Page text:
Secretary of State, Michael Gove, praised English head teachers at the annual conference of the National Association of Head Teachers
(NAHT) on Saturday. His admiration of NAHT general secretary Russell Hobby and his colleague Kathy James was so fulsome that Mr Hobby joked later that he thought it was a ruse to make NAHT members distrust him.
Mr Gove quoted a report
by the Organisation of Economic Cooperation and Development (OECD) which had found that head teachers in England were among the best in the world. He blamed the media for not reporting this. But it wasn’t just the media – the Department of Education (DfE) didn’t mention it either. At around the time the report was published, the DfE printed a press release
putting a negative spin on the number of pupils (six in seven) who gained a place in their first-choice secondary school. Schools minister, Nick Gibb, used the statistic to say that academies and free schools (all good) would raise standards in other schools (by implication, not so good). Boris Johnson missed the report as well – he was busy blaming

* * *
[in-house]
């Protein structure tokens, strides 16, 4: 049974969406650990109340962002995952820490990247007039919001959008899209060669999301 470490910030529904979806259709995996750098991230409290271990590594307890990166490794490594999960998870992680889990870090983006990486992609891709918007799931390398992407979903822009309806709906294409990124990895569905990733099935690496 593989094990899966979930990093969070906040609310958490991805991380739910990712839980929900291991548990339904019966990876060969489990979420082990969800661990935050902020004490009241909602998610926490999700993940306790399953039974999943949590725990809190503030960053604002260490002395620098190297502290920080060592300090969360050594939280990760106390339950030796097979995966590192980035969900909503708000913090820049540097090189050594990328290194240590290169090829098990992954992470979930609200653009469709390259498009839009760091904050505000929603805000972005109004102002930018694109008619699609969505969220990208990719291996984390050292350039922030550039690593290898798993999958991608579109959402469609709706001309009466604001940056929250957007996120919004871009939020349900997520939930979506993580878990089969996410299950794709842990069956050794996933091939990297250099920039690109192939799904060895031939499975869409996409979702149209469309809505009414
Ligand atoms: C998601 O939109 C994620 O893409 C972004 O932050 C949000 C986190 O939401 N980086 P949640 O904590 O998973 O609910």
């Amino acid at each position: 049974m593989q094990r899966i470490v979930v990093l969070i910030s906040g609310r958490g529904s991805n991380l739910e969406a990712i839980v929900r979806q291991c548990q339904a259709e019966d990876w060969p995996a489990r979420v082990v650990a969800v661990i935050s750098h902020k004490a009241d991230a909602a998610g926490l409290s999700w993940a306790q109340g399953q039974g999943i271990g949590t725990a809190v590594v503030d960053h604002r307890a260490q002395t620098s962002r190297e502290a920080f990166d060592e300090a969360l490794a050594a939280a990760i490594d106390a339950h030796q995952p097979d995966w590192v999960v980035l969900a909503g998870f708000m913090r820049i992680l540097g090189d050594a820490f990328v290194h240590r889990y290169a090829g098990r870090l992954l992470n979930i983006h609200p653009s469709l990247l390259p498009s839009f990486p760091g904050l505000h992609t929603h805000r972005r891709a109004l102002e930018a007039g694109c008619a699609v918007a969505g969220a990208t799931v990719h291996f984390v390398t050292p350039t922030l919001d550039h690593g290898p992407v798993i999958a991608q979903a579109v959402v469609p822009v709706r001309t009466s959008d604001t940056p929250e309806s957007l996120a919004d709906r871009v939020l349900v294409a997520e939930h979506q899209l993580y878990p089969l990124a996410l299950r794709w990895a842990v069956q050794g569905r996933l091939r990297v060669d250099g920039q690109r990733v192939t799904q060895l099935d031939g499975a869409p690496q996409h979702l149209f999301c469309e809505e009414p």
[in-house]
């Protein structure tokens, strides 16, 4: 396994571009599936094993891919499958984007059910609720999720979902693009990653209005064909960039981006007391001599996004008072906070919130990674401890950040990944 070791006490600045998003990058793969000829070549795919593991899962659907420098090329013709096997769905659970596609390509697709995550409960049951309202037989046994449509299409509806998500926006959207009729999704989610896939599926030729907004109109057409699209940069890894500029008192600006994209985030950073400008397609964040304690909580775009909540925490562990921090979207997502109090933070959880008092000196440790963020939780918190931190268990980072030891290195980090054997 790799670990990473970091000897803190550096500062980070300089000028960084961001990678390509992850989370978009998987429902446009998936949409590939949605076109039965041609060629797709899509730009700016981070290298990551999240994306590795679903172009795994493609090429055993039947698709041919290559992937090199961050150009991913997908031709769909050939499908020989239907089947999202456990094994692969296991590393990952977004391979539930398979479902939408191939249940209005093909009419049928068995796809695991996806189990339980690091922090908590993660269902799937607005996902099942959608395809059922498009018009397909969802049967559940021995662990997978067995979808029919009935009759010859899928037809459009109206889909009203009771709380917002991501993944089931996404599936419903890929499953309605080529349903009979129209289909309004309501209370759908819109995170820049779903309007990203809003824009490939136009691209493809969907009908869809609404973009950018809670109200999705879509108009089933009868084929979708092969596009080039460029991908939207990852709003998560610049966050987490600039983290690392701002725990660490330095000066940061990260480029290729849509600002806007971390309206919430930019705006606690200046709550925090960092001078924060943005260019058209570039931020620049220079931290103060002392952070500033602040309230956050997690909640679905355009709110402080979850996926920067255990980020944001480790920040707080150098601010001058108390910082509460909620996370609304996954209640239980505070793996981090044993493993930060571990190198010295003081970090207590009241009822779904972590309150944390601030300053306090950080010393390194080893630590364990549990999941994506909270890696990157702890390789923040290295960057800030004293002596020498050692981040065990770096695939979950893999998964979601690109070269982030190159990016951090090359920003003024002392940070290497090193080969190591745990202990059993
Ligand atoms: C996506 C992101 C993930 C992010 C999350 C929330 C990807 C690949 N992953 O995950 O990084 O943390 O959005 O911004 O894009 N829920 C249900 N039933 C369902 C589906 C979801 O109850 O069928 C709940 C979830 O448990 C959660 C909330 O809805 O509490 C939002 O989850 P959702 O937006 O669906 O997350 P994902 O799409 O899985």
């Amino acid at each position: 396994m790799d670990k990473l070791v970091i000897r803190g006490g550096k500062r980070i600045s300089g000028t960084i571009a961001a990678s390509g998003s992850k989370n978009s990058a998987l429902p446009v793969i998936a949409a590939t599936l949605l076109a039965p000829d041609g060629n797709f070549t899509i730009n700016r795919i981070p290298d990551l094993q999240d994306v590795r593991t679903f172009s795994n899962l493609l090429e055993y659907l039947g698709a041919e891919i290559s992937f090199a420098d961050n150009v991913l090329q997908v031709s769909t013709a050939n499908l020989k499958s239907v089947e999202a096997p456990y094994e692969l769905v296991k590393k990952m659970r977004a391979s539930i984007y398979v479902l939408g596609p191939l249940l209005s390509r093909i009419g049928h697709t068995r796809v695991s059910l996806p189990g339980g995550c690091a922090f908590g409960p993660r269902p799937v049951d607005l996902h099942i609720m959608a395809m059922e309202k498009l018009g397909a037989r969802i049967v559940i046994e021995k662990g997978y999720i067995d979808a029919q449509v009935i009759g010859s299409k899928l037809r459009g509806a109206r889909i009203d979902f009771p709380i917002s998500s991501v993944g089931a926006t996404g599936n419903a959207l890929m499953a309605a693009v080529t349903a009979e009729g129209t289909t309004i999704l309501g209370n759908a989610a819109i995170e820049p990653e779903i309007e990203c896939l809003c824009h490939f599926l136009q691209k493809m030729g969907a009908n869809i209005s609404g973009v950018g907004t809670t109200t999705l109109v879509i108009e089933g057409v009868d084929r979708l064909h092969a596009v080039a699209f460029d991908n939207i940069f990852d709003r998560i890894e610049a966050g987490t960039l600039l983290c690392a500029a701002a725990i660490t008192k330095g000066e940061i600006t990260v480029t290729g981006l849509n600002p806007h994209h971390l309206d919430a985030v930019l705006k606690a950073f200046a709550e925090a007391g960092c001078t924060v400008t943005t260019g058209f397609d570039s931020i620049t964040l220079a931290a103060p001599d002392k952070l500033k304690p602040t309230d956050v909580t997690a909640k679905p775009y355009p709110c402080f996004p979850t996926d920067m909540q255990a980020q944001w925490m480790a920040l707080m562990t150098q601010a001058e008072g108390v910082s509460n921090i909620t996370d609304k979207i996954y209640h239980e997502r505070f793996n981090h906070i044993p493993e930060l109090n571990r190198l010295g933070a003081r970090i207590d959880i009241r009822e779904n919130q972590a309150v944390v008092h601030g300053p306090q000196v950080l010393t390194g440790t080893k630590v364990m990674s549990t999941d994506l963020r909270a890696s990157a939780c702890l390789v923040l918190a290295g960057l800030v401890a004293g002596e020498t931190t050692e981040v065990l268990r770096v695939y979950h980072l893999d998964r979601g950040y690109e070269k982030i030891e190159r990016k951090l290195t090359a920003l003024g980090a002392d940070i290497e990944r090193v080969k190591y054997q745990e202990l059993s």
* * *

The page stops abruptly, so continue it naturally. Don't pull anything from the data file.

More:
some “chillingly bad” London schools for the riots. A few days before, Sir Michael Wilshaw, Chief Inspector of Schools, used the discounted 2000 PISA UK figures on Radio 5, the same figures that the DfE repeats endlessly despite knowing that OECD has expressly warned against using the 2000 figure
It’s true that there’s nothing certain sections of the media like more than berating English state education. But much of the negativity derives from the Government which publishes misleading data and rubbishes non-academy schools. There are still about 1,600 secondary schools in England that are not academies together with 95% of primary schools yet the DfE tells heads of these schools that academies and free schools will show them how to do better. No wonder heads are annoyed. And, Mr Gove, you can’t put all the blame on the media